A hobby in triathlons can get expensive. Between the wetsuits, fancy bike, running shoes, race entry fees, hotel room and all those small things that can add up quickly not everyone has a wallet full of bills to throw at the sport. Fortunately there are plenty of ways to save yourself a few bills.
Here are some suggestions to pinching pennies:
- Race local. Traveling expenses can add up very quickly, and it can save you some serious cash to stay as local as possible. Out of the six triathlons I competed in during 2014, I only had two hotel reservations and one of them I shared with other athletes to split the cost.
- Plan a race-cation by organizing your family vacations to coincide with destination races. For example, my family’s annual week at the cabin near Duluth this year just happens to fall right around the time of the Brewhouse triathlon. An efficient way to save on travel costs.
- Earn travel rewards points when possible. There are plenty of credit card options where you can earn travel rewards to use towards flights and hotel stays. Different cards have different rewards values so do your homework, and make sure to pay off the bill right away so that you don’t get stuck with additional fees.
- Join a tri club that offers great membership benefits. As a Tri Rochester member I’m able to receive discount codes to local races and Coach Joe offered a monthly discount to club members. The savings I earned made spending the $30 membership fee worth it.
- Plan your races in advance. This will allow you to take advantage of the early-bird registration fee specials.
- Reduce, reuse and recycle – As you upgrade equipment, sell any unused items via triathlon forums, Ebay or Craigslist. And vice versa, if you are able to find a great deal on used equipment, take advantage of the savings. A great place to look for used wetsuits is rental companies that sell their gently used suits. If you are looking for a women’s medium BlueSeventy sleeveless wetsuit, send me a message via the Contact page. I have a used one that I’m willing to sell.
I was able to score this used Xlab carbon wing and gorilla bottle cages set up that is in great condition from a guy in Chicago, and a friend of mine was able to pick it up during her work trip to the Windy city saving me from paying shipping costs.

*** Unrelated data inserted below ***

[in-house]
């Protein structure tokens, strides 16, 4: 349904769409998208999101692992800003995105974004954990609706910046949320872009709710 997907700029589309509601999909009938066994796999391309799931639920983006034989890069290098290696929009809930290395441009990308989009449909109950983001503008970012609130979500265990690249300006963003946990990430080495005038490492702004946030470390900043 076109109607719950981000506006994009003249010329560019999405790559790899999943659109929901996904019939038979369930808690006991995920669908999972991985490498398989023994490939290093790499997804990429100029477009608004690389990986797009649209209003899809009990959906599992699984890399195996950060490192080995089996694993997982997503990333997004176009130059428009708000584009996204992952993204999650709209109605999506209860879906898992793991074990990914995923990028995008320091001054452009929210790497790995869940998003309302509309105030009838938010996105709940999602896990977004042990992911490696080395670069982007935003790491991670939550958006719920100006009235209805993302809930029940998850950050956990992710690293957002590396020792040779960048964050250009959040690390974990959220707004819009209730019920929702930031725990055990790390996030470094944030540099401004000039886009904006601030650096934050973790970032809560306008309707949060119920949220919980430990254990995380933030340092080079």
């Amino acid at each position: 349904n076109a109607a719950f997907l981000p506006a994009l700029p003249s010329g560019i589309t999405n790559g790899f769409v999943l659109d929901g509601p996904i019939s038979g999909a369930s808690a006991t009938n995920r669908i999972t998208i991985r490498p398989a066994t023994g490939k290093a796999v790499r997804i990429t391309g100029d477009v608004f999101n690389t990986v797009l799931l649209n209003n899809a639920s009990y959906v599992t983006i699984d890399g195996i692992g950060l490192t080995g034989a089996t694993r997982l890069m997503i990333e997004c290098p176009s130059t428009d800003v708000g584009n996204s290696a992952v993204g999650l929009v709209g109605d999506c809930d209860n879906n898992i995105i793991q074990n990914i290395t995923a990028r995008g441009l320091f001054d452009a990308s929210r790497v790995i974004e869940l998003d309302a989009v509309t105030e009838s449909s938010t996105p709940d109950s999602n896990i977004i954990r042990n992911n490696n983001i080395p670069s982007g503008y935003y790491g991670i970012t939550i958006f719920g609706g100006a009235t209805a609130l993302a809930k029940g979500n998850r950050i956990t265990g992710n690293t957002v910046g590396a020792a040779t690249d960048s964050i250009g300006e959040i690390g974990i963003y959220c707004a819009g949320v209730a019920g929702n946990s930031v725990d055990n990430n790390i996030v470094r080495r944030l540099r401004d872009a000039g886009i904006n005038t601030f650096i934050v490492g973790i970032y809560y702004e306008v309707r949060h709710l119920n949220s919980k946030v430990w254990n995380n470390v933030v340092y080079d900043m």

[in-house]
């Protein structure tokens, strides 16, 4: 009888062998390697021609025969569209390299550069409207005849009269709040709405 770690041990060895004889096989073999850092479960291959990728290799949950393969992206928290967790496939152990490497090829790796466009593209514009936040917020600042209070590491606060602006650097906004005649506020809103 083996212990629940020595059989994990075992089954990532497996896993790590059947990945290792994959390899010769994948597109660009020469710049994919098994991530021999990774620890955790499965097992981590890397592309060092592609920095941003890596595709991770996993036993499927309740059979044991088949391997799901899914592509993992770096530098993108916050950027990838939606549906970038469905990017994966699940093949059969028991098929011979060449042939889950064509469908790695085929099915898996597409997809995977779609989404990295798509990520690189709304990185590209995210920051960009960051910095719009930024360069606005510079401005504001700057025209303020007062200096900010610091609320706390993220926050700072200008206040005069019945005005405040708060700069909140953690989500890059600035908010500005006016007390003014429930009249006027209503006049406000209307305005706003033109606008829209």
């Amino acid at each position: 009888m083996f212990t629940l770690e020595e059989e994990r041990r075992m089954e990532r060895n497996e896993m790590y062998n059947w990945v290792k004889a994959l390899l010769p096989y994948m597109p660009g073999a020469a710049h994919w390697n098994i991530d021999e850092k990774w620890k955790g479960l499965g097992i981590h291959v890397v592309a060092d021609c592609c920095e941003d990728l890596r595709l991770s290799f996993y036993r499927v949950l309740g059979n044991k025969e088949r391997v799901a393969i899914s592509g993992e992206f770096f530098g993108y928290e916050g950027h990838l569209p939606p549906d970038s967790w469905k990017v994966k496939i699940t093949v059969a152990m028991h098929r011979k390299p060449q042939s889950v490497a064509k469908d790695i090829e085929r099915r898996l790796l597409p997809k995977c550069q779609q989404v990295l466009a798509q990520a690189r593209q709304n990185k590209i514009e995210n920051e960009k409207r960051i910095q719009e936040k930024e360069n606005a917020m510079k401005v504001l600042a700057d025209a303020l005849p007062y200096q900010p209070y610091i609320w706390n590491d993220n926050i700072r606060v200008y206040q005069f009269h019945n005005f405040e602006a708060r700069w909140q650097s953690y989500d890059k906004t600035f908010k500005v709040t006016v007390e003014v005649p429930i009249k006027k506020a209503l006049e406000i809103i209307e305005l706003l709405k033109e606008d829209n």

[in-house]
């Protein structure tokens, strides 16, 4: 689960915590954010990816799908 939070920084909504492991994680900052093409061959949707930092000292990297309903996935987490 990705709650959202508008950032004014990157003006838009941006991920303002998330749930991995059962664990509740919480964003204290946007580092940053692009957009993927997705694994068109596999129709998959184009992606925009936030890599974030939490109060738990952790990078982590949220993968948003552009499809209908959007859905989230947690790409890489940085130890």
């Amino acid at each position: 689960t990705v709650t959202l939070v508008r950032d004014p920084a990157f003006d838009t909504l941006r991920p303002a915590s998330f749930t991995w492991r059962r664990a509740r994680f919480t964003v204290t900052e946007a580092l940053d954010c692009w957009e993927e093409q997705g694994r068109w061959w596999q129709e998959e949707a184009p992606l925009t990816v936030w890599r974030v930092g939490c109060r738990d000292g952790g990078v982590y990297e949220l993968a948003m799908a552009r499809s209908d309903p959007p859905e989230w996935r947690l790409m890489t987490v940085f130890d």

- Finding a bike. This will likely be the most expensive piece of equipment that you purchase, as a $50 bike from Wal-Mart just isn’t going to cut it. Talk with other athletes and cyclists and ask them where the best place (or the best person) to talk with about purchasing a bike is. One of the most important factors when buying a bike to consider is fit. If you are 6’1″ and you’re buying a bike from a person who was 5’5″ (or vice versa) then it probably won’t be the most comfortable bike to ride in. Once you get said bike, you will need to get a professional bike fit peformed. A proper bike fit will save you from getting injured and having expensive medical and physical therapy costs.
- My very favorite bike shop in the whole world is Brone’s in Fountain City, WI. Well worth visiting. They custom built my Orbea road bike for me for a great price, and gave me a great deal of my Cervelo P2. Just be sure to block off a few hours of your time when you visit as they really take the time to figure out what will be the best bike for your needs and your budget. Plus they have amazing ice cream in their attached coffee shop. Feel free to say that I sent you as I’m a very good customer :-).
- Coach Joe Moyer does a great job with fitting athletes to their bike.
- When searching for a tri suit to wear as you swim, bike and run during a race keep in mind that “you get what you pay for.” There is a noticeable difference in comfort between the lower-end and higher-end tri apparel. The longer-distance the race you are planning, the higher quality apparel you will want to wear. Many bike/running stores or other fitness businesses will sell tri apparel with their logo on it for a discounted price (typically at cost). Tri coaches will use sponsors on their tri gear to help lower the price. The past two years I’ve purchased Moyerland Coaching tri apparel and while the quality is top notch the cost is definitely affordable.
- Sports fuel – Sports gels, chews, beans, bars, beverages and such can be pricey. Preparing your own foods and beverages can be much more affordable (Remember my potato idea for Ironman?). If you are going to use commercial sports products in your races, just be sure to trial them during your training ahead of time.
- Don’t buy unnecessary equipment. Many fitness clubs will provide kick boards, pull buoys and fins so there isn’t a need for you to buy your own. Initially you may need to buy a swim cap, but after . Race swag bags sometimes provide useful samples such as BioFreeze and chamois cream.
- Consolidate gym membership fees – Find a location that you can get all of your needed training done, or take advantage of open water swimming to save additional money. Check with your employer or health insurance to see if they offer a discount for a gym membership.
Let’s hear from you! Any tips to saving money as a triathlete?